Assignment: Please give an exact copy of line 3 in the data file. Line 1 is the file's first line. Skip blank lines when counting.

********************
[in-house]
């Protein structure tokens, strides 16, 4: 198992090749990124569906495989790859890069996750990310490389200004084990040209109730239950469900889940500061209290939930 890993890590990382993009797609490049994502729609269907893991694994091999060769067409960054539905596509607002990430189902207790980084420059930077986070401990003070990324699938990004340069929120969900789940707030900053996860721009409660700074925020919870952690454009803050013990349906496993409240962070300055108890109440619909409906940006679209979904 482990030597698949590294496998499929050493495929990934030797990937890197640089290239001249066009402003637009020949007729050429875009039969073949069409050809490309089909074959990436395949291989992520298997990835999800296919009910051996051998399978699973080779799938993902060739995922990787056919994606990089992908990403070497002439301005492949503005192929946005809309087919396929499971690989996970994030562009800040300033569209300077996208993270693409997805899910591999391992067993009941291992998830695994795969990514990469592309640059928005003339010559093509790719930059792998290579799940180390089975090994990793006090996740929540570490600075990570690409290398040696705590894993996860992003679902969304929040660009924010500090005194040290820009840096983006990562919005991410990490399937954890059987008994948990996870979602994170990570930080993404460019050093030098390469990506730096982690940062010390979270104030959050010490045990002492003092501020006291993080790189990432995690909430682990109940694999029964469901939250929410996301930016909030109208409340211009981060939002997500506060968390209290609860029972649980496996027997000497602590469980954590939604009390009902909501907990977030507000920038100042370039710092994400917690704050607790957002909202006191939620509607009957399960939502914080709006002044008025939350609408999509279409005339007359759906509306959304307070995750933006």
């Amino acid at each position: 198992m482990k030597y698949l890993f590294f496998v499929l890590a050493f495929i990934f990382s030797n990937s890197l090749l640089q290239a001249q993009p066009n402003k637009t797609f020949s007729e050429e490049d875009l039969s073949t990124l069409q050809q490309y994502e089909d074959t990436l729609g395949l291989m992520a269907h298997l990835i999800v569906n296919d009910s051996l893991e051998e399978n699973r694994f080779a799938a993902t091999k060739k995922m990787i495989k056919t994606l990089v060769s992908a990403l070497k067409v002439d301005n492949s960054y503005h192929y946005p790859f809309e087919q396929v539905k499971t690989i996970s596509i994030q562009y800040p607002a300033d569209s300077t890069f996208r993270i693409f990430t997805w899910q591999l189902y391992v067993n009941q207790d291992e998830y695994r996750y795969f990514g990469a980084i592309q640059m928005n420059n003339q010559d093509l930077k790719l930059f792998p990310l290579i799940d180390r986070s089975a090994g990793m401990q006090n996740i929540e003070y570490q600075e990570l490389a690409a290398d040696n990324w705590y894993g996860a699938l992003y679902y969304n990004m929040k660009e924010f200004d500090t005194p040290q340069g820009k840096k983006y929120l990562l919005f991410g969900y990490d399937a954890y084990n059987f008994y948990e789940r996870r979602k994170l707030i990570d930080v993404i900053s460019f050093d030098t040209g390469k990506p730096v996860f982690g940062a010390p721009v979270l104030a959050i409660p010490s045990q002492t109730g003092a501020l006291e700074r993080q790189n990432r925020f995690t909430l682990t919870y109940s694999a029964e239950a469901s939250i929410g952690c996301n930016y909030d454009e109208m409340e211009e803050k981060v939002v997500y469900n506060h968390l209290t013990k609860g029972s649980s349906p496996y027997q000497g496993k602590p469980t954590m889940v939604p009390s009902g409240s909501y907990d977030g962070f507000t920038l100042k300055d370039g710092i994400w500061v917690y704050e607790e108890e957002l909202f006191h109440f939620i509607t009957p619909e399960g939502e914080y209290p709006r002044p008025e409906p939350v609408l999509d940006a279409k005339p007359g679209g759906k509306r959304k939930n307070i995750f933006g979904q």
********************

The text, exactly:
């Amino acid at each position: 198992m482990k030597y698949l890993f590294f496998v499929l890590a050493f495929i990934f990382s030797n990937s890197l090749l640089q290239a001249q993009p066009n402003k637009t797609f020949s007729e050429e490049d875009l039969s073949t990124l069409q050809q490309y994502e089909d074959t990436l729609g395949l291989m992520a269907h298997l990835i999800v569906n296919d009910s051996l893991e051998e399978n699973r694994f080779a799938a993902t091999k060739k995922m990787i495989k056919t994606l990089v060769s992908a990403l070497k067409v002439d301005n492949s960054y503005h192929y946005p790859f809309e087919q396929v539905k499971t690989i996970s596509i994030q562009y800040p607002a300033d569209s300077t890069f996208r993270i693409f990430t997805w899910q591999l189902y391992v067993n009941q207790d291992e998830y695994r996750y795969f990514g990469a980084i592309q640059m928005n420059n003339q010559d093509l930077k790719l930059f792998p990310l290579i799940d180390r986070s089975a090994g990793m401990q006090n996740i929540e003070y570490q600075e990570l490389a690409a290398d040696n990324w705590y894993g996860a699938l992003y679902y969304n990004m929040k660009e924010f200004d500090t005194p040290q340069g820009k840096k983006y929120l990562l919005f991410g969900y990490d399937a954890y084990n059987f008994y948990e789940r996870r979602k994170l707030i990570d930080v993404i900053s460019f050093d030098t040209g390469k990506p730096v996860f982690g940062a010390p721009v979270l104030a959050i409660p010490s045990q002492t109730g003092a501020l006291e700074r993080q790189n990432r925020f995690t909430l682990t919870y109940s694999a029964e239950a469901s939250i929410g952690c996301n930016y909030d454009e109208m409340e211009e803050k981060v939002v997500y469900n506060h968390l209290t013990k609860g029972s649980s349906p496996y027997q000497g496993k602590p469980t954590m889940v939604p009390s009902g409240s909501y907990d977030g962070f507000t920038l100042k300055d370039g710092i994400w500061v917690y704050e607790e108890e957002l909202f006191h109440f939620i509607t009957p619909e399960g939502e914080y209290p709006r002044p008025e409906p939350v609408l999509d940006a279409k005339p007359g679209g759906k509306r959304k939930n307070i995750f933006g979904q």